Los Angeles Opera: “La Bohème

Los Angeles Opera, Season 2015-16
“LA BOHÈME”
Opera in four acts, libretto Giuseppe Giacosa & Luigi Illica
Music Giacomo Puccini
Mimì NINO MACHAIDZE
Rodolfo MARIO CHANG
Musetta JANAI BRUGGER
Marcello GIORGIO CAODURO
Colline NICHOLAS BROWNLEE
Schaunard KIHUN YOON
Benoît / Alcindoro  PHILIP COKORINOS
Parpignol  A. LIVINGSTON GEIS
Orchestra & Chorus Los Angeles Opera
Conductor Speranza Scappucci
Chorus Master Grant Gershon, Anne Tomlinson
Director Peter Kazaris
Stage Gerard Howland
Costumes Peter J.Hall
Light Duane Shuler
Choreograpy Peggy Hicks recreated by John Todd
Los Angeles, 5th June 2016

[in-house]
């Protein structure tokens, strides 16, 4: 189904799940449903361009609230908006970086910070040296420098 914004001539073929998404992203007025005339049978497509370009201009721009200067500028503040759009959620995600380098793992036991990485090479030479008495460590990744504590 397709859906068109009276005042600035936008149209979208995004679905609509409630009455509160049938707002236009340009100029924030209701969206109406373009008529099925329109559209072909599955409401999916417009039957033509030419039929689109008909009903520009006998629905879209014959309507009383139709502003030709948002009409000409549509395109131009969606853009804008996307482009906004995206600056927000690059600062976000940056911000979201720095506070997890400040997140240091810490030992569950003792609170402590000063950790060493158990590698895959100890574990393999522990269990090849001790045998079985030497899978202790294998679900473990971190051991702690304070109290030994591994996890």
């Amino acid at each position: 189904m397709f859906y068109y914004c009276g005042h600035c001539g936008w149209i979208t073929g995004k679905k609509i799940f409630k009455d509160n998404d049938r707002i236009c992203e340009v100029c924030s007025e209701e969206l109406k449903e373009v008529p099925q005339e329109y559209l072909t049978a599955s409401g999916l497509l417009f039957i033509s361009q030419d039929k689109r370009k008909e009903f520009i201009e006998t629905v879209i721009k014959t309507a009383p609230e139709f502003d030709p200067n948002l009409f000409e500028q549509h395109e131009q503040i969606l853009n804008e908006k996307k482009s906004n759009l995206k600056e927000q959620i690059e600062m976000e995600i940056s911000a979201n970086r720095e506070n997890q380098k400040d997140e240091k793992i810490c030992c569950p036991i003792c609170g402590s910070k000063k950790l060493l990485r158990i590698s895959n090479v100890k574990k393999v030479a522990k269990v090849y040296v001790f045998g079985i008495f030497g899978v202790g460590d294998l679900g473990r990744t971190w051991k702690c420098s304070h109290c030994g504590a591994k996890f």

One of opera’s iconic moments, the tenor’s high C in the first act of La Bohème embodies not only a thrilling visceral accomplishment combined with beauty and emotion, but also encapsulates in one word the theme of the evening, boundless hope and young love:   la speranza. But in the Los Angeles Opera’s production of Puccini’s Parisian classic it was another Speranza who provide transcendence: conductor Speranza Scappucci. From the clean and well paced beginning chords to the heart rending orchestral play out after Mimí and youth have died, Scappucci led the LA Opera orchestra and her cast in a superbly structured performance of Puccini’s music drama. Never relying on false fortes for emotional impact she brought long dramatic phrases to their proper climaxes, bringing the listener in with a warm subtle Italianate sound which was articulated, lyrical and balanced. She got Mimì’s first act entrance just right, and the orchestral interlude before Mim´s final reawakening in Act IV was heartbreakingly beautiful. Scappucci kept the singing moving along briskly but modulated her orchestra and tempi to match their needs and abilities; a quiet and quick “Che gelida manina” for the light Guatemalan tenor Mario Chang, and a lusher and expansive “Sì, mi chiamano Mimì’ for Nino Machaidze. This is a soprano on the cusp of excellence in the full lyric repertoire.. Machaidze, who after early successes with Fille du Régiment and Roméo et Juliette is transitioning into roles such as Luisa Miller and Mimi, has a warm and present middle voice and is an affecting performer. Her upper register does not yet bloom or possess the richness of her middle. Her Italian pronunciation is occasionally quirky and one could wish for  more legato but this is potentially a major Mimí.   With the possible exception of Kihun Yoon’s Schaunard and certainly the much more experienced Philip Cokorinos as Alcindoro and Benoit, the other voices onstage did not carry well over the orchestra pit despite Maestra Scappucci’s control and pacing. Giorgio Caoduro’s Marcello was over rounded and contained, while Nicholas Brownlee as  Colline showed an attractive soft timbred sound, but did not use it to great effect in his Act IV’s “Vecchio zimara”. Janai Brugger as Musetta seemed more intent on proving she could sing Mimí than delivering Musetta’s brilliant waltz. While A. Livingston Geis’  Pargingnol was unexceptional the child chorister Rachel Knell gave a delightfully raucous line in the Cafe Momús scene. There is a voice there!   Revivals are always tricky, especially of a beloved 1993 production staged in Los Angeles by famed film director Herbert Ross. Director Peter Kazaris managed a clean well executed performance from his mostly young performers, with Machaidze and the experienced Cokorinos bringing the extra dimension of expressivity and life which animates the stage. The first rate chorus under the direction of Grant Gershon executed well but seemed to be going through the motions. Thus while the musical entrances in the early morning inn scene at the top of Act III were spot on they conveyed no feeling of early dawning and fading revelries so vividly portrayed by Puccini. Similarly most of the Cafe Momús scene was flawlessly performed without spirit. The same can be said about Peggy Hicks’ entertaining Act II choreography, as revived by John Todd. Architectural purist might object to Gerard Howland’s expansive rooftop garret and stairways in Acts I and IV, but cleverly employed scrims set several scenes intimately and the wide playing area made for a more cinematic La Bohéme. Costumes by Peter J. Hall and lighting by Duane Shuler were a bit somber overall, with an emphasis on blue green tints and brown scrims, but certainly attractive and cinematic. La Bohéme always lives from the exuberance of youth and the blossoming of young love set in the beauty and tragedy of Murget’s sexy snowy Paris, when all were young and believed love and art could soar above the banalities of everyday existence. In this performance transcendence came not with the tenor’s “speranza”, but from the orchestra pit and La  Speranza herself.

 

 

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